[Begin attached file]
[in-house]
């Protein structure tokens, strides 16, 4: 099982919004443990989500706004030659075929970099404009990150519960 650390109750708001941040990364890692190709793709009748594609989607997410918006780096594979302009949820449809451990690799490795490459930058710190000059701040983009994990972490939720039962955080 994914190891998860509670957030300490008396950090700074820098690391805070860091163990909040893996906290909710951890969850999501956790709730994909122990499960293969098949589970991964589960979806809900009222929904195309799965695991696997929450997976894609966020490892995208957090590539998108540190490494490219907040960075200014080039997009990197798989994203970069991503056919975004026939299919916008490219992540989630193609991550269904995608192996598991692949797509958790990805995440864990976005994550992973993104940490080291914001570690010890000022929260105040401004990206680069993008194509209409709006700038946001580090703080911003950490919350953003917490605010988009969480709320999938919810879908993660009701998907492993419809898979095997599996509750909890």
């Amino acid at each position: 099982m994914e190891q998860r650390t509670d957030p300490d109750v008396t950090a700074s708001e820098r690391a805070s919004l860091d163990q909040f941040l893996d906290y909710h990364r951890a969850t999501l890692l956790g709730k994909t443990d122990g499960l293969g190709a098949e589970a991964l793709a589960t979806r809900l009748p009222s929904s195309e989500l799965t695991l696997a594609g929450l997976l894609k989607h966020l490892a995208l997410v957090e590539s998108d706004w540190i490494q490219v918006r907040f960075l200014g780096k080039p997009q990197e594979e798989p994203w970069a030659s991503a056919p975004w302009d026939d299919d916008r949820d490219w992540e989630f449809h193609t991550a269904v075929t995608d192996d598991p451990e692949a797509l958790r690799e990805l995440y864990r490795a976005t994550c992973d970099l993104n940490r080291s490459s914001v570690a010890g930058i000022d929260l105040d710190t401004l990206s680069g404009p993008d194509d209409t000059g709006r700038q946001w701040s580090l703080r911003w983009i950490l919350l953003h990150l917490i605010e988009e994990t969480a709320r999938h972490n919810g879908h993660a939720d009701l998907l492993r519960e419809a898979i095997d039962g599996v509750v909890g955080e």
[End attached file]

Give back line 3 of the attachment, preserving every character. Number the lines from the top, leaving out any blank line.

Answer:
């Amino acid at each position: 099982m994914e190891q998860r650390t509670d957030p300490d109750v008396t950090a700074s708001e820098r690391a805070s919004l860091d163990q909040f941040l893996d906290y909710h990364r951890a969850t999501l890692l956790g709730k994909t443990d122990g499960l293969g190709a098949e589970a991964l793709a589960t979806r809900l009748p009222s929904s195309e989500l799965t695991l696997a594609g929450l997976l894609k989607h966020l490892a995208l997410v957090e590539s998108d706004w540190i490494q490219v918006r907040f960075l200014g780096k080039p997009q990197e594979e798989p994203w970069a030659s991503a056919p975004w302009d026939d299919d916008r949820d490219w992540e989630f449809h193609t991550a269904v075929t995608d192996d598991p451990e692949a797509l958790r690799e990805l995440y864990r490795a976005t994550c992973d970099l993104n940490r080291s490459s914001v570690a010890g930058i000022d929260l105040d710190t401004l990206s680069g404009p993008d194509d209409t000059g709006r700038q946001w701040s580090l703080r911003w983009i950490l919350l953003h990150l917490i605010e988009e994990t969480a709320r999938h972490n919810g879908h993660a939720d009701l998907l492993r519960e419809a898979i095997d039962g599996v509750v909890g955080e």